Symbiotic Mutualism: The Example of the Rhino and Oxpecker
I don’t know about you, but for the last 15 months (or however long it’s been) I haven’t been able to get a deep, satisfying breath in.
Have you ever had a bruised/broken rib or a sharp pain in your side and you can’t take that big, fulfilling breath that we all take for granted? You just get those shallow little teasers. That’s how I’ve felt mentally with all of the election shenanigans. It’s been “us” pitted against “them”, or “them” against “us”, or “them” against “those other folks”. Most talk of issues and policy seems to imply from the get-go that there is a fine-lined division of folks ready to pitchfork and pillory each other.
“So, what I want to know is…why can’t we just be more like the rhino and oxpecker?”
Or the remora fish and whale shark? Or the clown fish and sea anemone?
“Spicy Mike, you’re too random” you must be saying. Yes, I am. However, there is a point.
These organisms are all participating in a relationship called symbiotic mutualism. They live in close quarters and are of different species (or different phylum, class, order or even family in some cases!), yet manage to GET ALONG AND DO NICE THINGS FOR EACH OTHER!!! The oxpecker hangs about the rhino and feeds on the ticks that might otherwise drive the rhino crazy while keeping themselves nicely satiated. The clown fish sticks close by the sea anemone and eats invertebrates that might otherwise be harmful and then poops out great stuff the other can use. Lastly, the remora gets a ride on the whale shark while eating parasites off its host.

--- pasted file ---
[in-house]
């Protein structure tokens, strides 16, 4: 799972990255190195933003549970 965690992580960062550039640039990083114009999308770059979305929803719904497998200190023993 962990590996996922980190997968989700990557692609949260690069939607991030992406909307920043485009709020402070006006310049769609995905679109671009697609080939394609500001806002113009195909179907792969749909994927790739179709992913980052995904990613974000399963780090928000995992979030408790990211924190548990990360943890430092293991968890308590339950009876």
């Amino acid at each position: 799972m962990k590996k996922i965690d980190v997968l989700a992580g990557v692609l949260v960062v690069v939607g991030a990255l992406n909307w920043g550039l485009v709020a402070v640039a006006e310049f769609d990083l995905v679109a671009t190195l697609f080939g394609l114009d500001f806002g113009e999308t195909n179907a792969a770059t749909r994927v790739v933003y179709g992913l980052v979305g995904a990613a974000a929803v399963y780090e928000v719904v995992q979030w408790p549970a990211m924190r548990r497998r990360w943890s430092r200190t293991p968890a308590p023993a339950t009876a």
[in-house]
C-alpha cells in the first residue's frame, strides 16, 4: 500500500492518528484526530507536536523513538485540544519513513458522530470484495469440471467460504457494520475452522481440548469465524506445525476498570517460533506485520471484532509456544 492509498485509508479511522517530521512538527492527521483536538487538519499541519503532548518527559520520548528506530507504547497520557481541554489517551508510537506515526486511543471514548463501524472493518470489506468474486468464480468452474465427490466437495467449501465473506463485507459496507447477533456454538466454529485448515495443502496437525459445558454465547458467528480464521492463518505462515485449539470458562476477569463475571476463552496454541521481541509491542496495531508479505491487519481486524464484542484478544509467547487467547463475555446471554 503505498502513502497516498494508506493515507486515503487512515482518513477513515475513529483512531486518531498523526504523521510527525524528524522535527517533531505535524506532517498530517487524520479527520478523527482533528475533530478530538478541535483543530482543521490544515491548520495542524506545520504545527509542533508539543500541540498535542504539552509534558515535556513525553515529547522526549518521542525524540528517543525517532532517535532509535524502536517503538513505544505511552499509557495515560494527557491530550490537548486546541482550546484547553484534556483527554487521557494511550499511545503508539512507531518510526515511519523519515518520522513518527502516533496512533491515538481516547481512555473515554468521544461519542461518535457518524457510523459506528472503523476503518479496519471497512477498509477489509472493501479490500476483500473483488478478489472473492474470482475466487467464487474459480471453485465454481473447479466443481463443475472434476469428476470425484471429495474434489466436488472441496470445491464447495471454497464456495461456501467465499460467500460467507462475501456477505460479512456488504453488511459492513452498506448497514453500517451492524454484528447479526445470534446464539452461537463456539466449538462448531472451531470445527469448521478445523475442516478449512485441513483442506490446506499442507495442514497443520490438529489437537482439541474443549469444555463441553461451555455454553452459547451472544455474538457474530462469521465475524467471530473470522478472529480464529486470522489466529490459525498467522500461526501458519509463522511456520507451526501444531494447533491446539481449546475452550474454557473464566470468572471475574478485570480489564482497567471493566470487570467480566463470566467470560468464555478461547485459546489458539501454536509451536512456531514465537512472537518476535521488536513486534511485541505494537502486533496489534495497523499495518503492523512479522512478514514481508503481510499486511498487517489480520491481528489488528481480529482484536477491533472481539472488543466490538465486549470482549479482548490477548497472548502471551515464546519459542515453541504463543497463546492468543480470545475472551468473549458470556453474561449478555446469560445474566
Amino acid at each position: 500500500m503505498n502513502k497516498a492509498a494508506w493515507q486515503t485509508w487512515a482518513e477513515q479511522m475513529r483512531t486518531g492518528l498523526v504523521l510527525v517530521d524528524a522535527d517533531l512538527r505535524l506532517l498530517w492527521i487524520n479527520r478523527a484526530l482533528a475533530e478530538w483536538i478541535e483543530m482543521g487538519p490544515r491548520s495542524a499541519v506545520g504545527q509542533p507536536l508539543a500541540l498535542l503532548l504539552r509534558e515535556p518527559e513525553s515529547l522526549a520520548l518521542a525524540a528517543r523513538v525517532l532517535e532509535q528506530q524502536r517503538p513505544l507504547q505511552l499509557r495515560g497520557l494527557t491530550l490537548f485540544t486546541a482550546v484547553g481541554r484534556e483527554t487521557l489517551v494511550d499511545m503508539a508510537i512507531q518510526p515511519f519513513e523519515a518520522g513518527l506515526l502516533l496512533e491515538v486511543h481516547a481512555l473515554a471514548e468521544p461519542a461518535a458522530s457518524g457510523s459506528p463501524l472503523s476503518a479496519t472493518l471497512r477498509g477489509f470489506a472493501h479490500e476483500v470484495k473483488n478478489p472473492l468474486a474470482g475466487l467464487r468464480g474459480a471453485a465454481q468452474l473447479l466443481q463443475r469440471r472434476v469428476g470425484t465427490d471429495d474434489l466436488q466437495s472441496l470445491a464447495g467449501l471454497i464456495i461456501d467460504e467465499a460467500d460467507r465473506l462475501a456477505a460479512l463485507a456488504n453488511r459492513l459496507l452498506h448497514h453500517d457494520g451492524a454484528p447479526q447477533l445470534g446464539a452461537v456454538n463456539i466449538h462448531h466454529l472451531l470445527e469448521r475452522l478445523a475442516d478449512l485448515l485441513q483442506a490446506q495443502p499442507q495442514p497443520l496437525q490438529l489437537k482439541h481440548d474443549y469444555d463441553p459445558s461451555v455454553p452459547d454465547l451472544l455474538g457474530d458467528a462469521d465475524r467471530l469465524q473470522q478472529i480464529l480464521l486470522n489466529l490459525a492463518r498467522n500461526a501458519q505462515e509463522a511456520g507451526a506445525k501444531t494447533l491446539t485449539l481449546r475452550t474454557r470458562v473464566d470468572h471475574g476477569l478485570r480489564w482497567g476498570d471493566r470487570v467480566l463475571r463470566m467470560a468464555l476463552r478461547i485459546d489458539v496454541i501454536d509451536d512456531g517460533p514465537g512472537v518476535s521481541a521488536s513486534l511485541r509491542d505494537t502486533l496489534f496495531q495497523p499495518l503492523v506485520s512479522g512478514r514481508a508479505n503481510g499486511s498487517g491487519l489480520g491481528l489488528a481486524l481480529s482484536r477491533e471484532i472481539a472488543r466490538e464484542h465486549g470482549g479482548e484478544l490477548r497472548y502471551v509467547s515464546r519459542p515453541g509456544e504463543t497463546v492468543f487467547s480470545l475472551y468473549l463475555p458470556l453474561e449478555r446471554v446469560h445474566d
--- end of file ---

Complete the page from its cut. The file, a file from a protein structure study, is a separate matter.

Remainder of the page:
Like these examples, the microbes in our kombucha culture live in a symbiotic world. The yeast and the bacteria both reside and flourish in an ecosystem that would not exist if not for their tolerance of and even dependence on each other. One would not be able to do what it does and keep the culture moving forward if not for the other.
So, after you’ve caught your breath, take a cue from the natural world and realize that there is a benefit in finding a common cause no matter your makeup. Take a look around and reevaluate those relationships that may, at a glance, look parasitic. They could in fact be, and probably are, symbiotic in some way, shape, or form.
Give a couple of shoutouts to those truly symbiotic relationships in your life. Then, cultivate some more. Many, many more.